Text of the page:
Sarah Palin says the feds are stockpiling bullets to combat "civil unrest." Let’s investigate.
UNCONFIRMED: The U.S government has begun stockpiling ammunition in case of civil unrest
After being unceremoniously let go from her contributor job with FOX News, one-time vice presidential candidate Sarah Palin has continued to speak out, though now largely through her own social media outlets. On Tuesday, Palin posted a Facebook message that accused the federal government of "stockpiling bullets in case of civil unrest." As the Daily Caller, the Atlantic and Politico report, the comments touch on a right-wing conspiracy theory that has popped up in different incarnations since last summer.
'21,600,000 rounds of ammunition'
Palin’s accusation stems from a supposed government purchase order by the Department of Homeland Security, which calls for three different types of ammunition in quantities said to total 21,600,000 rounds. Articles on conservative websites like InfoWars and Glenn Beck’s The Blaze carried the 21.6 million figure along with dire warning such as "Federal agency has now acquired enough bullets to wage 30-year war." Earlier versions of the theory appeared on the Web last August in which a chain email accused the Social Security Administration of stockpiling bullets in preparation for "civil unrest" following the defaulting of Social Security benefits. This claim was debunked by Snopes.com, which reported the 174,000 bullets being ordered at the time were meant for the 300 armed agents who work for the SSA and is hardly an uncommon order.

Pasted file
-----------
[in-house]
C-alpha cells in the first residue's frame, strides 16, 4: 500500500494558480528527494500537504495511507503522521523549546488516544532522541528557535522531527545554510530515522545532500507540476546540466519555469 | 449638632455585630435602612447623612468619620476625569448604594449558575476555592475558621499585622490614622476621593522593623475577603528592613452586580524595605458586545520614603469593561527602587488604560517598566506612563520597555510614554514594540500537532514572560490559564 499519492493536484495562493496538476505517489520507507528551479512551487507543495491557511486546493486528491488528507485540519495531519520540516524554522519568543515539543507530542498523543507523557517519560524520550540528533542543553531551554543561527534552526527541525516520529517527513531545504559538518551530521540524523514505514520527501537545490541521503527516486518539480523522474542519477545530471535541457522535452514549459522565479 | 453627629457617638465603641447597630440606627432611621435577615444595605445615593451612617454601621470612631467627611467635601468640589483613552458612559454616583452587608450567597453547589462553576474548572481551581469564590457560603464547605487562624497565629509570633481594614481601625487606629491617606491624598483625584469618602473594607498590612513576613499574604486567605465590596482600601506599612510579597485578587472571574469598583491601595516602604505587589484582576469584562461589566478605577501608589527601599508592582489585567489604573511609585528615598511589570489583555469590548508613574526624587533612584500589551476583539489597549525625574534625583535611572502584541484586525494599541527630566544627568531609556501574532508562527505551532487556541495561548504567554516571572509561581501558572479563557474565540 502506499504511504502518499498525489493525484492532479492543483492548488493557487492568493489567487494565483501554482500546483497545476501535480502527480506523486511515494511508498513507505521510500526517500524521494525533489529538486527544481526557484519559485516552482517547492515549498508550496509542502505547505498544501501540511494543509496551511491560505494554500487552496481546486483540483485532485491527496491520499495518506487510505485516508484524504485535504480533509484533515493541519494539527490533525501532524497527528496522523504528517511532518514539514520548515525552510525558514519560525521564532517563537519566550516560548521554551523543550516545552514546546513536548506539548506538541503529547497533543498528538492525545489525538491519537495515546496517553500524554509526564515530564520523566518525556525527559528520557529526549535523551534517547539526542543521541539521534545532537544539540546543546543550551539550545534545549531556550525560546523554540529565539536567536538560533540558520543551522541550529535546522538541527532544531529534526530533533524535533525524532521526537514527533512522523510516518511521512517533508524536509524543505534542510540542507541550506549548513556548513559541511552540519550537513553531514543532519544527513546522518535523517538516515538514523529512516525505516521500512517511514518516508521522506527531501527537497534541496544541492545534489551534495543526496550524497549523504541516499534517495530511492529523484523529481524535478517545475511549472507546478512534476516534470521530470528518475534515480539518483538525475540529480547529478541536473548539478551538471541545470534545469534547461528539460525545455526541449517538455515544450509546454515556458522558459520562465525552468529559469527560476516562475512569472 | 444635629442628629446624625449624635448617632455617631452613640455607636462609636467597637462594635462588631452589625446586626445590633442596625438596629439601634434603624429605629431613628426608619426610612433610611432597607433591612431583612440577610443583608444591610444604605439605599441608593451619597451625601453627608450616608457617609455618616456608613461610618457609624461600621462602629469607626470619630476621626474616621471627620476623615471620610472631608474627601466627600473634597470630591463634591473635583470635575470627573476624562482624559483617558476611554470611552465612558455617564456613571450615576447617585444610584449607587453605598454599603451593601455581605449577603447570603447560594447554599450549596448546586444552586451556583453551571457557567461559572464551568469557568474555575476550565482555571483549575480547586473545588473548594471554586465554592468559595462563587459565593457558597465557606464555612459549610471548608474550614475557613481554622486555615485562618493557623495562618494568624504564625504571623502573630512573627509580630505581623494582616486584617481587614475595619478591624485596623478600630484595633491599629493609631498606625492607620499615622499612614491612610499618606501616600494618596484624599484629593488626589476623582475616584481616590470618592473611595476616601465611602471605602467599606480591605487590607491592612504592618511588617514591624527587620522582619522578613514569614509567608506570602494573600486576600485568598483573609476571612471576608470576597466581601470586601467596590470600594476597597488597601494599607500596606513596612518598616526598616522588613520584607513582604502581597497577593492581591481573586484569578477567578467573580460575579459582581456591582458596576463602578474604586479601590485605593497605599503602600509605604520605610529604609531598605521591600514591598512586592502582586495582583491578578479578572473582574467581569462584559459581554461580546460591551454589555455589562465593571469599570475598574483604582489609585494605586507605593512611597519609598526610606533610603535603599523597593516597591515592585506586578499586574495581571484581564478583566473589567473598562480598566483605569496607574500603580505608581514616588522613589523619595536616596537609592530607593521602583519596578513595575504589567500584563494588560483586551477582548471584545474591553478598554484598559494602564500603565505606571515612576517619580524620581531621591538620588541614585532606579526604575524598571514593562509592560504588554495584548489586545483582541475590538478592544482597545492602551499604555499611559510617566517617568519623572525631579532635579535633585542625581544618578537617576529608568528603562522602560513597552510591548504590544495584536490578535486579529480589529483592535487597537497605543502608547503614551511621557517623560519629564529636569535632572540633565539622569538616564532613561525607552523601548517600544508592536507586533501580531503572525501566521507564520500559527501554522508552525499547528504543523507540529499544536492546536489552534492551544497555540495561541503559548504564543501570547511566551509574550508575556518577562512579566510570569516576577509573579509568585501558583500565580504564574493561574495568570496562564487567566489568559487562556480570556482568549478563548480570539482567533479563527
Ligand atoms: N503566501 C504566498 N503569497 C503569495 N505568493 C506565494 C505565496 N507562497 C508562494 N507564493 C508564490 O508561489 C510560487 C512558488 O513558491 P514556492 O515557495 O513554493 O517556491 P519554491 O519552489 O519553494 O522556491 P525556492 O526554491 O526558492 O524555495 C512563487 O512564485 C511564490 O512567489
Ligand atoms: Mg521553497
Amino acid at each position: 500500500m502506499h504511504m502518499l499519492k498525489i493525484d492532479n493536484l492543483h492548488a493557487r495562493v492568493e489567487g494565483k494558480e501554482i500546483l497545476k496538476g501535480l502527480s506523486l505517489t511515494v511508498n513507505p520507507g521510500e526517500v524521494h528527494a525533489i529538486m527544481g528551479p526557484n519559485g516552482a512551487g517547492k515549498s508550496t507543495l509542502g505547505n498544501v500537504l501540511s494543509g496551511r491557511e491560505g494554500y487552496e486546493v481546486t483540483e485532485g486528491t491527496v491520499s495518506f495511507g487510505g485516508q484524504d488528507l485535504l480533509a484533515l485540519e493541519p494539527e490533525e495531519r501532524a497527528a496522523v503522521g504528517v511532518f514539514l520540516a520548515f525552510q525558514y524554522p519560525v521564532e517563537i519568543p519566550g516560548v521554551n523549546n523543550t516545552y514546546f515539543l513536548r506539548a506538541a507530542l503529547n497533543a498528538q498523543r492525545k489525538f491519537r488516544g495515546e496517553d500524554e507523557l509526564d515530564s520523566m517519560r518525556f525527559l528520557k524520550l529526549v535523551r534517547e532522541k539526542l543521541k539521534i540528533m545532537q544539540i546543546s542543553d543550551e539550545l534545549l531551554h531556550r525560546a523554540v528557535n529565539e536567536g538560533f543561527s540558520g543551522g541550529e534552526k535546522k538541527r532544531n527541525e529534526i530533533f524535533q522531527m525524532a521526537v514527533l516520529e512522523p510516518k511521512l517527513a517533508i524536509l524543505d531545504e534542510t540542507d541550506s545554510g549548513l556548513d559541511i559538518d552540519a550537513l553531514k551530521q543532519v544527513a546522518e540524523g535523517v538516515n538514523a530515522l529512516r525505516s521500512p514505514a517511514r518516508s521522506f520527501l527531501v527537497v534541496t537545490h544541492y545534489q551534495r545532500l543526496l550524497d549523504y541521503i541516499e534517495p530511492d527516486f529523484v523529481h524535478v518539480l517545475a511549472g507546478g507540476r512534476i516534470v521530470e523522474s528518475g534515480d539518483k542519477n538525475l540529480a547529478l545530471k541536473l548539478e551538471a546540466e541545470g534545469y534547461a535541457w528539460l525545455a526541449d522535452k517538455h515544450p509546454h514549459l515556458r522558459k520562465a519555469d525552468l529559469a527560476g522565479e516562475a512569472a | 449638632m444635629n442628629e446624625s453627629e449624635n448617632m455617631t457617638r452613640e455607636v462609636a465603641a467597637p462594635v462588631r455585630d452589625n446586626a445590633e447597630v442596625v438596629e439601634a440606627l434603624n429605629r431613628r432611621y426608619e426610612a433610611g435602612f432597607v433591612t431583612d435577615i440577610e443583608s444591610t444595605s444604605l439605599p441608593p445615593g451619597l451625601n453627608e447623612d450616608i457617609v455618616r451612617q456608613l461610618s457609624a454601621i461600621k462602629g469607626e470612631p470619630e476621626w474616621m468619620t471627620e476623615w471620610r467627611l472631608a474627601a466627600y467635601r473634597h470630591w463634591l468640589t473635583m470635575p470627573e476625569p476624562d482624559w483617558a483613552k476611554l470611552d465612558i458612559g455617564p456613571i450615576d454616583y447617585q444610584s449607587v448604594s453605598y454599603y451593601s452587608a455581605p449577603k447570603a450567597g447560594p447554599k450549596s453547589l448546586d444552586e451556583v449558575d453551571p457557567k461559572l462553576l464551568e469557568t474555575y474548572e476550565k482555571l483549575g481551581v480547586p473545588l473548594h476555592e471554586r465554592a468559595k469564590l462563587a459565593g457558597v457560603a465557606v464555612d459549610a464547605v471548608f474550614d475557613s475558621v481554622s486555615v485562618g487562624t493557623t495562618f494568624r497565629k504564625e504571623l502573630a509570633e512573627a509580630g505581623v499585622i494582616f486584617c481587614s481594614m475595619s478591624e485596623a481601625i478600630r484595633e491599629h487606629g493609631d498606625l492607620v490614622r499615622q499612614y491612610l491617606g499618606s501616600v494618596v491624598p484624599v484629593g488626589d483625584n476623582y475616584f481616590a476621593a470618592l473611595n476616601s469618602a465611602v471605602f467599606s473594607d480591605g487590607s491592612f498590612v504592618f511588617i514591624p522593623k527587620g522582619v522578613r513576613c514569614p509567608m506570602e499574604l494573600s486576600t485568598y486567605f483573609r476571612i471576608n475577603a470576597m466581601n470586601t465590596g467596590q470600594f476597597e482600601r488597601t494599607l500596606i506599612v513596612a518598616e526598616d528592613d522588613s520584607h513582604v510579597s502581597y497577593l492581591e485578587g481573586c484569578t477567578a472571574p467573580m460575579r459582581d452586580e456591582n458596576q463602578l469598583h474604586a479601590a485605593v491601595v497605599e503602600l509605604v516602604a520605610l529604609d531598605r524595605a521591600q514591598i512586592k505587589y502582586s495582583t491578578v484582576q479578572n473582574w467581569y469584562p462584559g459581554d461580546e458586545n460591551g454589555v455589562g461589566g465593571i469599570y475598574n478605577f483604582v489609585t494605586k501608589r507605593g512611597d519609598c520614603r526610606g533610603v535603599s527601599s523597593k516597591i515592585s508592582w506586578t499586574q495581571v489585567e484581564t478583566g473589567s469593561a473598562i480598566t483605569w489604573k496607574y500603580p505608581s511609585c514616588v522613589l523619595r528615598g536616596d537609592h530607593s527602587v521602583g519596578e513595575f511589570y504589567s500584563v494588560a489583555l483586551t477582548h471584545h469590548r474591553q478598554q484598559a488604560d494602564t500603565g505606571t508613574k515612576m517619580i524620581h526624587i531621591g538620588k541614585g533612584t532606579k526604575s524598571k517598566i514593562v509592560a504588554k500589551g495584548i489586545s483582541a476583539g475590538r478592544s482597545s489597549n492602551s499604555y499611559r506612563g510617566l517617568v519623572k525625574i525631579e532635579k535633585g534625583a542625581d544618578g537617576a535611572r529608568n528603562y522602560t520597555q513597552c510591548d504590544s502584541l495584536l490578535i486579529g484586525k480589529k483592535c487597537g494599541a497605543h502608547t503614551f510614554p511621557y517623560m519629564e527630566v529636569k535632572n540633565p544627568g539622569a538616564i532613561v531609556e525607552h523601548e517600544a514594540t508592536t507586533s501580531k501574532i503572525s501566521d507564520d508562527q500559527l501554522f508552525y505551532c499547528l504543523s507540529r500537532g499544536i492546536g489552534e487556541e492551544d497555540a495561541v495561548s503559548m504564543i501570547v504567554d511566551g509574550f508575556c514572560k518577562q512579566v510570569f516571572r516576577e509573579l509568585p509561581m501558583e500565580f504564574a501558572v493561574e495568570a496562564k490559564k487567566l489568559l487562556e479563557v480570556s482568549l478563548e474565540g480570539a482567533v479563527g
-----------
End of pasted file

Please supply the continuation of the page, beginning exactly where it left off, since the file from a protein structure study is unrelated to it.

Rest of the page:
A simple miscalculation
In a thorough debunking of the latest stockpiling theory, the Daily Caller explains that the purchase order supposedly for 21.6 million bullets is actually for 240,000 rounds. The site says a calculation mistake was originally made because previous authors mistakenly failed to recognize that the delivery was to be priced per 1,000 rounds. As the sites notes, 240,000 rounds "is equivalent to just one round per employee of the Department of Homeland Security." Since the miscalculation was pointed out The Blaze has issued a correction to its report, while InfoWars continues to carry the 21.6-million-bullet figure.
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